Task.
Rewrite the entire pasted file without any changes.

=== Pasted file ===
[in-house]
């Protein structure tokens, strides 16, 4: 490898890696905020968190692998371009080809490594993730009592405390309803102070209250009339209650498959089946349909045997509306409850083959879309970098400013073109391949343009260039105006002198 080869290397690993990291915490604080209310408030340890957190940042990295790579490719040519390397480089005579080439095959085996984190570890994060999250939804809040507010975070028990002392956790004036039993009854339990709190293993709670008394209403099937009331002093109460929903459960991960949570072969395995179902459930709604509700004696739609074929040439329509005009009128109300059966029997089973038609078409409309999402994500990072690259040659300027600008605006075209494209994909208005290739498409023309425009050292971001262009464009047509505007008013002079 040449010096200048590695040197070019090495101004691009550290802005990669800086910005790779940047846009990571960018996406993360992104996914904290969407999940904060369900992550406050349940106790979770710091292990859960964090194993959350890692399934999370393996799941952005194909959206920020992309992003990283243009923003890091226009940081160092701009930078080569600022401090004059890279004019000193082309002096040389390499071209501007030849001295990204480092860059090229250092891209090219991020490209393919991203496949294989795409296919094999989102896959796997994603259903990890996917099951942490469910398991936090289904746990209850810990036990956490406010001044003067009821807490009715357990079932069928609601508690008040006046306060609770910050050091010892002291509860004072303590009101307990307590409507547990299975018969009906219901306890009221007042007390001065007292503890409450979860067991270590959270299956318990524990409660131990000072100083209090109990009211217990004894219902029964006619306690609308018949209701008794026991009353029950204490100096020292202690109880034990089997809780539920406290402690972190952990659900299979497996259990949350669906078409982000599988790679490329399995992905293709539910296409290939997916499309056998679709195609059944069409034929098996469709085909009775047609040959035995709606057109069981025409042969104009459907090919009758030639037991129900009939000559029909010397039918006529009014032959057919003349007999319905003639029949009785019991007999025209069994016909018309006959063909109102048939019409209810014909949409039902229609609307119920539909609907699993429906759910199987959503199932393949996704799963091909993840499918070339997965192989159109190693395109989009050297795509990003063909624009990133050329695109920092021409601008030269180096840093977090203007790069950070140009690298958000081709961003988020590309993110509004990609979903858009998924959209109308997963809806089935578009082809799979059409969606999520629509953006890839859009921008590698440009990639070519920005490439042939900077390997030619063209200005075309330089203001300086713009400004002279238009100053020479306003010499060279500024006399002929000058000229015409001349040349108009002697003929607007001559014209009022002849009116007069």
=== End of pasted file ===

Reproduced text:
[in-house]
């Protein structure tokens, strides 16, 4: 490898890696905020968190692998371009080809490594993730009592405390309803102070209250009339209650498959089946349909045997509306409850083959879309970098400013073109391949343009260039105006002198 080869290397690993990291915490604080209310408030340890957190940042990295790579490719040519390397480089005579080439095959085996984190570890994060999250939804809040507010975070028990002392956790004036039993009854339990709190293993709670008394209403099937009331002093109460929903459960991960949570072969395995179902459930709604509700004696739609074929040439329509005009009128109300059966029997089973038609078409409309999402994500990072690259040659300027600008605006075209494209994909208005290739498409023309425009050292971001262009464009047509505007008013002079 040449010096200048590695040197070019090495101004691009550290802005990669800086910005790779940047846009990571960018996406993360992104996914904290969407999940904060369900992550406050349940106790979770710091292990859960964090194993959350890692399934999370393996799941952005194909959206920020992309992003990283243009923003890091226009940081160092701009930078080569600022401090004059890279004019000193082309002096040389390499071209501007030849001295990204480092860059090229250092891209090219991020490209393919991203496949294989795409296919094999989102896959796997994603259903990890996917099951942490469910398991936090289904746990209850810990036990956490406010001044003067009821807490009715357990079932069928609601508690008040006046306060609770910050050091010892002291509860004072303590009101307990307590409507547990299975018969009906219901306890009221007042007390001065007292503890409450979860067991270590959270299956318990524990409660131990000072100083209090109990009211217990004894219902029964006619306690609308018949209701008794026991009353029950204490100096020292202690109880034990089997809780539920406290402690972190952990659900299979497996259990949350669906078409982000599988790679490329399995992905293709539910296409290939997916499309056998679709195609059944069409034929098996469709085909009775047609040959035995709606057109069981025409042969104009459907090919009758030639037991129900009939000559029909010397039918006529009014032959057919003349007999319905003639029949009785019991007999025209069994016909018309006959063909109102048939019409209810014909949409039902229609609307119920539909609907699993429906759910199987959503199932393949996704799963091909993840499918070339997965192989159109190693395109989009050297795509990003063909624009990133050329695109920092021409601008030269180096840093977090203007790069950070140009690298958000081709961003988020590309993110509004990609979903858009998924959209109308997963809806089935578009082809799979059409969606999520629509953006890839859009921008590698440009990639070519920005490439042939900077390997030619063209200005075309330089203001300086713009400004002279238009100053020479306003010499060279500024006399002929000058000229015409001349040349108009002697003929607007001559014209009022002849009116007069």